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gTLD intended use
.aero the air transport industry.
.arpa reserved exclusively to support operationally-critical infrastructural identifier spaces as advised by the Internet Architecture Board
.asia companies. organisations and individuals in the Asia-Pacific region
.biz business use
.cat Catalan language/culture
.com commercial organizations, but unrestricted
.coop cooperatives
.edu postsecondary educational establishments
.gov government entities within the United States at the federal, state, and local levels
.info informational sites, but unrestricted
.int international organizations established by treaty
.jobs employment-related sites
.mil the U.S. military
.mobi sites catering to mobile devices
.museum museums
.name families and individuals
.net originally for network infrastructures, now unrestricted
.org originally for organizations not clearly falling within the other gTLDs, now unrestricted
.pro certain professions
.tel services involving connections between the telephone network and the Internet
.travel travel agents, airlines, hoteliers, tourism bureaus, etc.


A generic top-level domain (gTLD) is one of the categories of top-level domains (TLDs) maintained by the Internet Assigned Numbers Authority (IANA) for use on the Internet.

Overall, IANA currently distinguishes the following groups of top-level domains:[1]

The core group of generic top-level domains consists of the .com, .info, .net, and .org domains. In addition, the domains .biz, .name, and .pro are also considered "generic"; however, these are designated as "generic-restricted", and registrations within them are supposed to require proof of eligibility within the guidelines set for each.

Historically, the group of generic top-level domains included domains that were created in the early development of the domain name system (DNS), notably .edu, .gov, .int, .mil. However, these domains now have all been sponsored by appropriate agencies or organization and are now considered sponsored top-level domains, much a like the many newly created "themed" domain names (cf. sponsored top-level domains). This entire group of non-country-code top-level domains, domains that do not have a geographic or country designation, is still often referred to by the term "generic".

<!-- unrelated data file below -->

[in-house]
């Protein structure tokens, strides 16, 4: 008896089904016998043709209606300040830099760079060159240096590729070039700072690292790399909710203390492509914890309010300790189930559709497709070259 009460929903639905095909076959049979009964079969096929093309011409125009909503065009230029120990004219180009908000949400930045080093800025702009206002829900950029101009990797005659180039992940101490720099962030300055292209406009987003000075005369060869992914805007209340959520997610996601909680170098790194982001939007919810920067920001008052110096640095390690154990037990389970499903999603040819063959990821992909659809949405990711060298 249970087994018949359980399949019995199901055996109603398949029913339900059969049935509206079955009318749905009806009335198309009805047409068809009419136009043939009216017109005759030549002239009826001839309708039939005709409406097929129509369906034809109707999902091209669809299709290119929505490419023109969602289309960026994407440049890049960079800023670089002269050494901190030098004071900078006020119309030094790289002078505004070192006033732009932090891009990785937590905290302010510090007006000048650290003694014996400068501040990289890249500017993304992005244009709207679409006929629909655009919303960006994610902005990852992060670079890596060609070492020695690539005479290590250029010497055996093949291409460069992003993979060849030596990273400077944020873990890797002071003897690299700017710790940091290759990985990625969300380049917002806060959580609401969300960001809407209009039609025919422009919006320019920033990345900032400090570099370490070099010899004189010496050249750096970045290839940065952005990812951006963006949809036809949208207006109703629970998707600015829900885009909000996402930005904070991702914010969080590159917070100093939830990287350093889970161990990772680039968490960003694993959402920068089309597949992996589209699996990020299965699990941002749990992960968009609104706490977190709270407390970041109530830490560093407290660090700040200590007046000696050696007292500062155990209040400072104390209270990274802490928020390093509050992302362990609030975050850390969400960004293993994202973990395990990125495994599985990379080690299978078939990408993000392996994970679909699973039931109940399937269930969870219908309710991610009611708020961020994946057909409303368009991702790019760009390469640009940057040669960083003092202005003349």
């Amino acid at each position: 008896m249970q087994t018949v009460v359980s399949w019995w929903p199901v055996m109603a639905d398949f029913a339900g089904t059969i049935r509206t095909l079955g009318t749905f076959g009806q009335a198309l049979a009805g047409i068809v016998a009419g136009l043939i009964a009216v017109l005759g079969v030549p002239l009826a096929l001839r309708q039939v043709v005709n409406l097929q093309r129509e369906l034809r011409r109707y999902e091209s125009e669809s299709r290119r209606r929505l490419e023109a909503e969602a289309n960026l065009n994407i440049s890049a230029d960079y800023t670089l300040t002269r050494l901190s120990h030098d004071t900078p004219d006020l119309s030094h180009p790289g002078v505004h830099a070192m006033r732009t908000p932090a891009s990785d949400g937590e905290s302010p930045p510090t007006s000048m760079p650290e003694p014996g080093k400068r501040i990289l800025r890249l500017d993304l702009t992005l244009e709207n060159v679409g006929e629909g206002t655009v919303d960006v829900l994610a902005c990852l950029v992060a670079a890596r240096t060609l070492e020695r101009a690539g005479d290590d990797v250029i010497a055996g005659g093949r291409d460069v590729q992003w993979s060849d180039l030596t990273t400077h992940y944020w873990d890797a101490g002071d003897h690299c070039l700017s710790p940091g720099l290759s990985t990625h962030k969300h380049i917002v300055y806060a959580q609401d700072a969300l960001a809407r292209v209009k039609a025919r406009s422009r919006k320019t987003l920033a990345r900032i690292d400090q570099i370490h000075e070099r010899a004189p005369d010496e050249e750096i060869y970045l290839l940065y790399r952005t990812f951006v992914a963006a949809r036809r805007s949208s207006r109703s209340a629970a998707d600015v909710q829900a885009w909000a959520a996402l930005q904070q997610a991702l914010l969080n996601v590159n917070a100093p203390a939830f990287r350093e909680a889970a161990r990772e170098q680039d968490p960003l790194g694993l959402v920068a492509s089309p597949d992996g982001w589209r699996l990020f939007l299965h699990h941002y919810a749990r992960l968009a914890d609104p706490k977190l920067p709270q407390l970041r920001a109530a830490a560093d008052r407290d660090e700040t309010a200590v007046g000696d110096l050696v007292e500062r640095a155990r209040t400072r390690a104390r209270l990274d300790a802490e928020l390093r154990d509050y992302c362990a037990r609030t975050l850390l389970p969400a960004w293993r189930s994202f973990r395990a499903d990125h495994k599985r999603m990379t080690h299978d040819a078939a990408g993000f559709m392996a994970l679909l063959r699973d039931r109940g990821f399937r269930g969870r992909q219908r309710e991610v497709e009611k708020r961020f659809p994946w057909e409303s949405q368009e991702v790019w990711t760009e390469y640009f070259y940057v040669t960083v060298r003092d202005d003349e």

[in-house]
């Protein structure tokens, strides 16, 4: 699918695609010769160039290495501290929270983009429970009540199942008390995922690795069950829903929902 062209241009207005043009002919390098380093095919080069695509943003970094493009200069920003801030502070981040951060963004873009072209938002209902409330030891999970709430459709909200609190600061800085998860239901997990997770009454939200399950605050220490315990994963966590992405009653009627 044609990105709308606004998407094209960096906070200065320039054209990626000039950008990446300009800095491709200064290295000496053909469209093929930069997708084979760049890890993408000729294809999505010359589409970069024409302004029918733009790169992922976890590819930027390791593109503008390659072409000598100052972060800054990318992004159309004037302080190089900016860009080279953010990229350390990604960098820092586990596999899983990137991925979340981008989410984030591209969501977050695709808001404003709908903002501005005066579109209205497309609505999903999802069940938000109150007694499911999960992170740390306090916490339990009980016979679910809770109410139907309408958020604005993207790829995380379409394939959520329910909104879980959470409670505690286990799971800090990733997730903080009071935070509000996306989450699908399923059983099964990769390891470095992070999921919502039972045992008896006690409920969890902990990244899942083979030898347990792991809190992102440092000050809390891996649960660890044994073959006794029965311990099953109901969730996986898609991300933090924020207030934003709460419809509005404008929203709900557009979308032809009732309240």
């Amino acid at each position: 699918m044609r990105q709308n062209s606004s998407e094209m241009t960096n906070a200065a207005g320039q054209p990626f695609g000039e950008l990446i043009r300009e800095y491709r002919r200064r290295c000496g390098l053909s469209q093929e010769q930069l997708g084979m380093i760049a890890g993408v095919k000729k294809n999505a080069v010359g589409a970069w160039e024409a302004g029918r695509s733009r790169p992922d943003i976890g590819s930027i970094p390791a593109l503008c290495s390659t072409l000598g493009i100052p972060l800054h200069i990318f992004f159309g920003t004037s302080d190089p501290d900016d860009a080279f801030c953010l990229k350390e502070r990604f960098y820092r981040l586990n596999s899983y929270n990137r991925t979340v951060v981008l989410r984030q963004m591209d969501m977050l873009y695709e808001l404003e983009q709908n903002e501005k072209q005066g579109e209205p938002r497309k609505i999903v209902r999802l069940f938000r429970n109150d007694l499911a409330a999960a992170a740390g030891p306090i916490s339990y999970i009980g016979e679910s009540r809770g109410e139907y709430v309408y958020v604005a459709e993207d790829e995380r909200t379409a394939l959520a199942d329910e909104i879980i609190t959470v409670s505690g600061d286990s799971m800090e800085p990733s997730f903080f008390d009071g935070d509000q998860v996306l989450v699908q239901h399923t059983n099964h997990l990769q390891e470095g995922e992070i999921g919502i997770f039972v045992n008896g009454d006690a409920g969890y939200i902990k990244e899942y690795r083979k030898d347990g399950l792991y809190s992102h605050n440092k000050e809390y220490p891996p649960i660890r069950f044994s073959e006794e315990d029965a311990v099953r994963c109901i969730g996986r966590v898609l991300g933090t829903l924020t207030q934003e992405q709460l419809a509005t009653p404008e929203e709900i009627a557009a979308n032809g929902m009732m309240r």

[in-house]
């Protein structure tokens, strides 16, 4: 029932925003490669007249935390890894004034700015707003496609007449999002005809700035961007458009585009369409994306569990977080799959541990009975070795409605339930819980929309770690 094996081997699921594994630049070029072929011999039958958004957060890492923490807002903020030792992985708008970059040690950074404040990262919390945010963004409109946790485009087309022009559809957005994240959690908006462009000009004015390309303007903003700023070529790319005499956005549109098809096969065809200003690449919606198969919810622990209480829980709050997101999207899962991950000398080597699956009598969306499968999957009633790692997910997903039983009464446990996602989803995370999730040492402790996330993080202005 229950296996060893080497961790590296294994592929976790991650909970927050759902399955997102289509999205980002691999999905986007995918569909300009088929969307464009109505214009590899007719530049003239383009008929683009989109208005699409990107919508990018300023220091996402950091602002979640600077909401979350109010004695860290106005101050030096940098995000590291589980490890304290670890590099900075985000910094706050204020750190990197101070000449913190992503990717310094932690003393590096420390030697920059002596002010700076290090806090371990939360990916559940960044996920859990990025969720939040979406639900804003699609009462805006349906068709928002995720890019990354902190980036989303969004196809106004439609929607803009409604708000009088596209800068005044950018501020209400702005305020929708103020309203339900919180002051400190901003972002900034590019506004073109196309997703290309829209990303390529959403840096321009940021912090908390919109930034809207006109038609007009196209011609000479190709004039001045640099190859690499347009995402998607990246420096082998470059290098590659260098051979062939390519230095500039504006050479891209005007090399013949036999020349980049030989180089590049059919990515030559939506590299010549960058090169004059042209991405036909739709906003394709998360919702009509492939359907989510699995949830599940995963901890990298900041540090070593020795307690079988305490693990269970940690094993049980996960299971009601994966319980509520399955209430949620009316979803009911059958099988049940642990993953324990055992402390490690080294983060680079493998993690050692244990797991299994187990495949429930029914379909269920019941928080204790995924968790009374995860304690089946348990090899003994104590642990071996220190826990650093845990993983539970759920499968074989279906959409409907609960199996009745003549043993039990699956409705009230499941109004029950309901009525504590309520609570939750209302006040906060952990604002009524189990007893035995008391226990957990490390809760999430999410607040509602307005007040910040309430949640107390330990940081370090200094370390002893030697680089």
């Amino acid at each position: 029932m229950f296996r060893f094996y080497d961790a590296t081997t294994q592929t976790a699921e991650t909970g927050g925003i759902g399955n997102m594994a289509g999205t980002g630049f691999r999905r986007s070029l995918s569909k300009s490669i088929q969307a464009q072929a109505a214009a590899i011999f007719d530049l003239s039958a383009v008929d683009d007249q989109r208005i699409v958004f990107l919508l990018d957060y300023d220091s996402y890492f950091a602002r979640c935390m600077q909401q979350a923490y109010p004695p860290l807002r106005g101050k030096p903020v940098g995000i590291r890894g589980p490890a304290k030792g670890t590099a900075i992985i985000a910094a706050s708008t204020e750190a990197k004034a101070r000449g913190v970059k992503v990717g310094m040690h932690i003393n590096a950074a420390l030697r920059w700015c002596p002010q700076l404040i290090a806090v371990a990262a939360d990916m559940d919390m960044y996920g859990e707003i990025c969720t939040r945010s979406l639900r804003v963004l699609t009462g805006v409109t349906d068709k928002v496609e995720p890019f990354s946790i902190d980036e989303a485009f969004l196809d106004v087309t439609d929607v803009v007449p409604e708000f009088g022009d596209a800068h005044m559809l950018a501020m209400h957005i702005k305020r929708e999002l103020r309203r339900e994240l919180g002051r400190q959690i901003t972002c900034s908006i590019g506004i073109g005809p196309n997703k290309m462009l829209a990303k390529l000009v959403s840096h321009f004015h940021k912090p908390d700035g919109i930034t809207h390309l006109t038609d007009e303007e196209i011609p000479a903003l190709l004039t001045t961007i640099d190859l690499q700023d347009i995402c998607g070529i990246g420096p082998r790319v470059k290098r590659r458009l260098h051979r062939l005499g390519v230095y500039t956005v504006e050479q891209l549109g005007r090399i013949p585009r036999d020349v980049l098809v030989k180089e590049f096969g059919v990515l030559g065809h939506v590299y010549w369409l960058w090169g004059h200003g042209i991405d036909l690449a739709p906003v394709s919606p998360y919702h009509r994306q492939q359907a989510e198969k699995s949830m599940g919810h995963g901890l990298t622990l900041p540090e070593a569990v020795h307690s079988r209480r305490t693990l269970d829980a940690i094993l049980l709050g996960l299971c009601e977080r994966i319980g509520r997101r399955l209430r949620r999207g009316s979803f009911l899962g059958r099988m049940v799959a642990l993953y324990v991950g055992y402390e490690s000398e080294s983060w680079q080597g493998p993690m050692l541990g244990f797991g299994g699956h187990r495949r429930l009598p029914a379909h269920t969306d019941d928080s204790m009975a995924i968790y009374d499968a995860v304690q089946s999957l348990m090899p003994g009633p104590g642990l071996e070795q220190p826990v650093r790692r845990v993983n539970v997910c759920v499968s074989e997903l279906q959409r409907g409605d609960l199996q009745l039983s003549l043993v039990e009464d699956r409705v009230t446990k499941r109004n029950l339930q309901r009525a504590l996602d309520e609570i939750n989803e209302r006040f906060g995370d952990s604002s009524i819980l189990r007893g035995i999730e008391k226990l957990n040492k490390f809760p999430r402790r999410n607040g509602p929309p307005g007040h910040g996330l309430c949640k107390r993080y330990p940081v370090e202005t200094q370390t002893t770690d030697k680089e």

The initial set of top-level domains, defined by RFC 920 in October 1984, was a set of "general purpose domains." These were:

The .net domain was added with the first implementation of these domains. The .com, .net, and .org TLDs, despite their original different uses, are now in practice open for use by anybody for any purpose.

In November 1988, another TLD was introduced, .int. This TLD was introduced in response to NATO's request for a domain name which adequately reflected its character as an international organization. It was also originally planned to be used for some Internet infrastructure databases, such as, the IPv6 equivalent of However, in May 2000, the Internet Architecture Board proposed to close the .int domain to new infrastructure databases. All future databases of this type would be created in .arpa (a legacy of the pre-TLD system), and existing ones would move to .arpa wherever feasible, which led to the use of for IPv6 reverse lookups.

By the mid-1990s there was pressure for more TLDs to be introduced. Jon Postel, as head of IANA, invited applications from interested parties.[2] In early 1995, Postel created "Draft Postel," an Internet draft containing the procedures to create new domain name registries and new TLDs. Draft Postel created a number of small committees to approve the new TLDs. Because of the increasing interest, a number of large organizations took over the process under the Internet Society's umbrella. This second attempt involved setting up a temporary organization called the International Ad Hoc Committee (IAHC). On February 4, 1997, the IAHC issued a report ignoring the Draft Postel recommendations and instead recommended the introduction of seven new TLDs (.arts, .firm, .info, .nom, .rec, .store, and .web). However, progress on this stalled after the U.S. government intervened and nothing ever came of it.


In September 1998, the Internet Corporation for Assigned Names and Numbers (ICANN) was created to take over the task of managing domain names. After a call for proposals (August 15, 2000) and a brief period of public consultation, ICANN announced on November 16, 2000 its selection of the following seven new TLDs:

These new gTLDs started to come into use in June 2001, and by the end of that year all except .pro existed, with .biz, .info and .museum already in full operation. .name and .coop became fully operational in January 2002, and .aero followed later in the year. .pro became a gTLD in May 2002, but did not become fully operational until June 2004.


ICANN is adding further TLDs, starting with a set of sponsored top-level domains (like the previous .aero, .coop, and .museum). The application period for these lasted from December 15, 2003 until March 16, 2004, and resulted in ten applications. As of June 2005, ICANN had announced the approval in principle of several new TLDs:

2009: unrestricted gTLDs[]

On June 26, 2008, ICANN approved the recommendation of a new gTLD program which would allow companies to register domains under any gTLD.[3]

Currently, new registrations are limited to a set of gTLDs that had been approved by ICANN, such as .com and .org, but with the new program, organizations will be able to apply to reserve their own gTLD. For example, Microsoft could apply for .msn, Google for .google, or New York City for .nyc. The new system's implementation plan is expected to be published in 2009. It then must be approved by the ICANN Board before the system is implemented. ICANN is currently aiming to have applications for domains starting in the second quarter of 2009.


External resource[]

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